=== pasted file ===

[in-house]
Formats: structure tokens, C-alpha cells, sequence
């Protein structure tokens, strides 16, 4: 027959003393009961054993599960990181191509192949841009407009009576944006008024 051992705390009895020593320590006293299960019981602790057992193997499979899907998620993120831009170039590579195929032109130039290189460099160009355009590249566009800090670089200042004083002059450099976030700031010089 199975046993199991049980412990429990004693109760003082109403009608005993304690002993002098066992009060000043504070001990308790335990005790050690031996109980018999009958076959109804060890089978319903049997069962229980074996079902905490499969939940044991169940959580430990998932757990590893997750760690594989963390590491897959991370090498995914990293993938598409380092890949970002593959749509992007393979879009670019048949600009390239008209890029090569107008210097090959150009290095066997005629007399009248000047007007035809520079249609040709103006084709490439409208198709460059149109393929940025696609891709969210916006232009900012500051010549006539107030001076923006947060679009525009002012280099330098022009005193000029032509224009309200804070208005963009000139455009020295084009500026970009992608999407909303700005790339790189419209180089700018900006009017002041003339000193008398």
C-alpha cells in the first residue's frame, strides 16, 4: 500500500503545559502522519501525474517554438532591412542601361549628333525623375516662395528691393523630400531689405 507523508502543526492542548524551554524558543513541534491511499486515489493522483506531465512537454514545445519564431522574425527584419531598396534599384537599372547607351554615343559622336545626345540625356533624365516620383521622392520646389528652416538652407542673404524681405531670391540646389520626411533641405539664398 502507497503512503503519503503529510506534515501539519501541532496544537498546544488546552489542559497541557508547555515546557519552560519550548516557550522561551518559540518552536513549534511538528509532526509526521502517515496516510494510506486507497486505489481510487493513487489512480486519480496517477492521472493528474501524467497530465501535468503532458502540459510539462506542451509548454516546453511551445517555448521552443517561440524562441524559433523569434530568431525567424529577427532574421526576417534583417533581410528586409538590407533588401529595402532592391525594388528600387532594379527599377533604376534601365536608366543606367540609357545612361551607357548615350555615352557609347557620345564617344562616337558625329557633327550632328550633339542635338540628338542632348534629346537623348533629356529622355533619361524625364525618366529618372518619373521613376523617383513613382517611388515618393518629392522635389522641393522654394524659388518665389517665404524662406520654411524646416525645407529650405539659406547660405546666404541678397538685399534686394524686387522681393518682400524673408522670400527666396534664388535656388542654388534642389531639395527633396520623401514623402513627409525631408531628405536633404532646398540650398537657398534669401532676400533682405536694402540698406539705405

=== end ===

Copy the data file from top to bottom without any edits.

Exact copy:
[in-house]
Formats: structure tokens, C-alpha cells, sequence
């Protein structure tokens, strides 16, 4: 027959003393009961054993599960990181191509192949841009407009009576944006008024 051992705390009895020593320590006293299960019981602790057992193997499979899907998620993120831009170039590579195929032109130039290189460099160009355009590249566009800090670089200042004083002059450099976030700031010089 199975046993199991049980412990429990004693109760003082109403009608005993304690002993002098066992009060000043504070001990308790335990005790050690031996109980018999009958076959109804060890089978319903049997069962229980074996079902905490499969939940044991169940959580430990998932757990590893997750760690594989963390590491897959991370090498995914990293993938598409380092890949970002593959749509992007393979879009670019048949600009390239008209890029090569107008210097090959150009290095066997005629007399009248000047007007035809520079249609040709103006084709490439409208198709460059149109393929940025696609891709969210916006232009900012500051010549006539107030001076923006947060679009525009002012280099330098022009005193000029032509224009309200804070208005963009000139455009020295084009500026970009992608999407909303700005790339790189419209180089700018900006009017002041003339000193008398």
C-alpha cells in the first residue's frame, strides 16, 4: 500500500503545559502522519501525474517554438532591412542601361549628333525623375516662395528691393523630400531689405 507523508502543526492542548524551554524558543513541534491511499486515489493522483506531465512537454514545445519564431522574425527584419531598396534599384537599372547607351554615343559622336545626345540625356533624365516620383521622392520646389528652416538652407542673404524681405531670391540646389520626411533641405539664398 502507497503512503503519503503529510506534515501539519501541532496544537498546544488546552489542559497541557508547555515546557519552560519550548516557550522561551518559540518552536513549534511538528509532526509526521502517515496516510494510506486507497486505489481510487493513487489512480486519480496517477492521472493528474501524467497530465501535468503532458502540459510539462506542451509548454516546453511551445517555448521552443517561440524562441524559433523569434530568431525567424529577427532574421526576417534583417533581410528586409538590407533588401529595402532592391525594388528600387532594379527599377533604376534601365536608366543606367540609357545612361551607357548615350555615352557609347557620345564617344562616337558625329557633327550632328550633339542635338540628338542632348534629346537623348533629356529622355533619361524625364525618366529618372518619373521613376523617383513613382517611388515618393518629392522635389522641393522654394524659388518665389517665404524662406520654411524646416525645407529650405539659406547660405546666404541678397538685399534686394524686387522681393518682400524673408522670400527666396534664388535656388542654388534642389531639395527633396520623401514623402513627409525631408531628405536633404532646398540650398537657398534669401532676400533682405536694402540698406539705405